WEST RIDGE — Chicago Police checking out a nondescript storefront in West Ridge walked in on an unlicensed, makeshift casino with 100 men playing cards around 10 tables loaded with casino chips, according to a police report.
There were also video gambling machines without tax stickers, and food and beer being sold without licenses, the report said.
The setup was found at 10 p.m. Sept. 11 behind a mirrored entrance at 5801 N. Lincoln Avenue, police said. The storefront sits in a strip mall between a spa and a tailor shop.
Officers walked through the store’s open doors and found the temporary gambling floor. There were piles of chips stacked in front of players or pushed into the middle of the tables, dealers flipping cards across the baize-covered tops, and men playing cards, according to the report.
Officers noted a bar with opened beer bottles and signs advertising the sale of alcohol and food. Behind the bar, a cash register rested atop an ice-filled cooler that held bottles of beer for sale, according to the report.
Isam Solaka, 45, identified himself as the manager of the storefront, police said.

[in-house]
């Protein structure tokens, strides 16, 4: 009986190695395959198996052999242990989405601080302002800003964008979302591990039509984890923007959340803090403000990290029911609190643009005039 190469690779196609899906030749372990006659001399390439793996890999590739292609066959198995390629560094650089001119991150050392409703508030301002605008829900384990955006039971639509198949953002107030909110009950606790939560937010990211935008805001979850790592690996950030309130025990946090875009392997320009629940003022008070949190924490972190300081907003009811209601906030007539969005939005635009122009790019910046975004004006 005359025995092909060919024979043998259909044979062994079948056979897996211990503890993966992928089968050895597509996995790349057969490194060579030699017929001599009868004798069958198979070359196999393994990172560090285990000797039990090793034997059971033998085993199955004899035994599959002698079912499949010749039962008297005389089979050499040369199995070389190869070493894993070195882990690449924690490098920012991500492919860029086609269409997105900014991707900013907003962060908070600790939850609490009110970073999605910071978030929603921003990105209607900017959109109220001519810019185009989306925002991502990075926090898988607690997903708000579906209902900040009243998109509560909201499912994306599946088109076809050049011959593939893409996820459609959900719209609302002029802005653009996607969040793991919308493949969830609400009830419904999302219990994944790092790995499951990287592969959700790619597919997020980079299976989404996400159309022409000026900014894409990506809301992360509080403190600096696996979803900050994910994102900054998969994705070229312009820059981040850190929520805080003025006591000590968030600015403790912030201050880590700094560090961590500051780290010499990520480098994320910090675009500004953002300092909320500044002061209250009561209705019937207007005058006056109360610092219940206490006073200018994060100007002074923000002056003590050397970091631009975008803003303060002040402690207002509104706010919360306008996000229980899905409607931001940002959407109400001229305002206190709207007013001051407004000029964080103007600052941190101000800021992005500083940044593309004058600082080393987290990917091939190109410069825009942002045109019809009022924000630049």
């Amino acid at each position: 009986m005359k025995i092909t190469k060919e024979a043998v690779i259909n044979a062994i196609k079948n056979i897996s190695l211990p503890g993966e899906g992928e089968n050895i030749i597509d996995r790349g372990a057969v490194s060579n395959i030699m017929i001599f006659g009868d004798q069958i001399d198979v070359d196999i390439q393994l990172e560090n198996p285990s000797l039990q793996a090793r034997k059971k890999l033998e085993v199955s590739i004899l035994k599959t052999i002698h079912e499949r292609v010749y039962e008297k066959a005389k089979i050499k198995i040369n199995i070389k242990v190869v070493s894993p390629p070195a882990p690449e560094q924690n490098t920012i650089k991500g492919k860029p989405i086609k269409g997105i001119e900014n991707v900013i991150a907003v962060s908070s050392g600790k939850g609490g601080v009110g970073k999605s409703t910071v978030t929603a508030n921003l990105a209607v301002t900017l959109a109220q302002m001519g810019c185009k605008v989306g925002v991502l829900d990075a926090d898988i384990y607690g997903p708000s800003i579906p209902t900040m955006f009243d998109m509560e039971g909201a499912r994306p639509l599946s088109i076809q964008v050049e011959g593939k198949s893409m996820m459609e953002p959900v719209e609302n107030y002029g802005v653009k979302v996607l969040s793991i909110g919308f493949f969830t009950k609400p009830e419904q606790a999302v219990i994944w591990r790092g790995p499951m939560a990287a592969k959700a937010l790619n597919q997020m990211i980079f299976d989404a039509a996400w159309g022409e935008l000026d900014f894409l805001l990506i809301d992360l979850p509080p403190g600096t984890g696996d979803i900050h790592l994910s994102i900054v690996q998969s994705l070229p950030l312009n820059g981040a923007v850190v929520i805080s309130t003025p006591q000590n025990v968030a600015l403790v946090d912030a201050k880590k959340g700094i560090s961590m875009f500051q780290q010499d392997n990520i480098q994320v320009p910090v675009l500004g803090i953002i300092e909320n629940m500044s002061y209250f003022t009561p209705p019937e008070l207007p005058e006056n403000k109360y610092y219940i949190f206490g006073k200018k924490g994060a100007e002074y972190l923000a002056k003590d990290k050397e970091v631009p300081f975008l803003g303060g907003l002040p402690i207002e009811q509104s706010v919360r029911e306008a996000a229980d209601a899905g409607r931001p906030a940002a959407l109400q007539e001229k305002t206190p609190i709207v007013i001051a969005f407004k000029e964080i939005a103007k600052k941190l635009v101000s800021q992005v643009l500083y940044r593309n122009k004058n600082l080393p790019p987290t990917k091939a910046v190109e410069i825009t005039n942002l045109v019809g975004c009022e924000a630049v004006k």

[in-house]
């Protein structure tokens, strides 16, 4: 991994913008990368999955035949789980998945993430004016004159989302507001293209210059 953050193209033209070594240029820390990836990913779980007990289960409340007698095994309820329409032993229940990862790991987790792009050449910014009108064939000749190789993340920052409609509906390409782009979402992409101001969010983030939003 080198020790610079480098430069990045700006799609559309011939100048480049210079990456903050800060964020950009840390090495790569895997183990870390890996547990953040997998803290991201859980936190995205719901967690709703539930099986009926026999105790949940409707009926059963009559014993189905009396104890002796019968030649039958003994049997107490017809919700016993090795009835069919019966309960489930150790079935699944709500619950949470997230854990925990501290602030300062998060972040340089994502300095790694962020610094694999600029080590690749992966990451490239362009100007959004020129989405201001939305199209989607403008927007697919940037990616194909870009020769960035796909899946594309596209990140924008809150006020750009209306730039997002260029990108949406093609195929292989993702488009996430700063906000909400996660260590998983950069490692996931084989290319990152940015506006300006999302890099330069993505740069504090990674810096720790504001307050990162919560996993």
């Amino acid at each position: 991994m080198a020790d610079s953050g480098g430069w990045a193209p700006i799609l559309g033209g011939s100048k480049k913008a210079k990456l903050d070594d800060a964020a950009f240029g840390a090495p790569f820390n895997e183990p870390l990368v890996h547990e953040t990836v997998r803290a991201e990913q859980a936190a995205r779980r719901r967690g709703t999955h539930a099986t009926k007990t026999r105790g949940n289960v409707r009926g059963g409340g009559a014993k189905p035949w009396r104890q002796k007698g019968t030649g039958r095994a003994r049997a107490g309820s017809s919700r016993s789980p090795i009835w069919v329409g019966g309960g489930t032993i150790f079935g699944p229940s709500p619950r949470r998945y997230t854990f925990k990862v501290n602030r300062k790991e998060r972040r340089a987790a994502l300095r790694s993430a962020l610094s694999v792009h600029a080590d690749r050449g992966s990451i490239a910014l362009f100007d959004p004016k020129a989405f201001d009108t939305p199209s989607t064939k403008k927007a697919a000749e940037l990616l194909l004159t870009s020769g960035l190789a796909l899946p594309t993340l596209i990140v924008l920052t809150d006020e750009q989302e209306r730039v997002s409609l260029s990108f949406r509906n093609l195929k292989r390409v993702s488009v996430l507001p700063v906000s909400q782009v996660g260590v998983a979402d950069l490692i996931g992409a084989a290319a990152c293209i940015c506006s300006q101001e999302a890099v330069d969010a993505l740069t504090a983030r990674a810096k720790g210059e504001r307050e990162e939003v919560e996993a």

According to officers, he told them the licenses for the store were kept in back, but when he walked them to the back of the shop, police found three video gaming devices offering payouts without either a state or city tax sticker affixed to the machines.
Police said Solaka could not produce state or city licenses to sell food or beverages, or proof of charter for a city social club, and was taken into custody for violating the city’s liquor laws.
Solaka’s charges were upgraded later to include failing to meet food licensing requirements, failing to license a public place of amusement, and three individual charges for operating unlicensed automatic amusement devices, according to the Police Department.
Officers documented the scene in photographs for detectives, according to the report.
The store’s front entrance, four days after the incident, was little more than a glass facade with the address painted in stark white lettering above the door. A vestibule inside the entrance was closed in by mirrored glass, reflecting Lincoln Avenue in front of it and allowing no view of the space behind. A sign with "BYOB" in bold lettering hung on the vestibule door.
A sheet of paper with black lettering identifying the spot as “Chicago Palm” was taped inside the main door. Another sign indicates the spot was open seven days a week from 5 p.m to 2 a.m.
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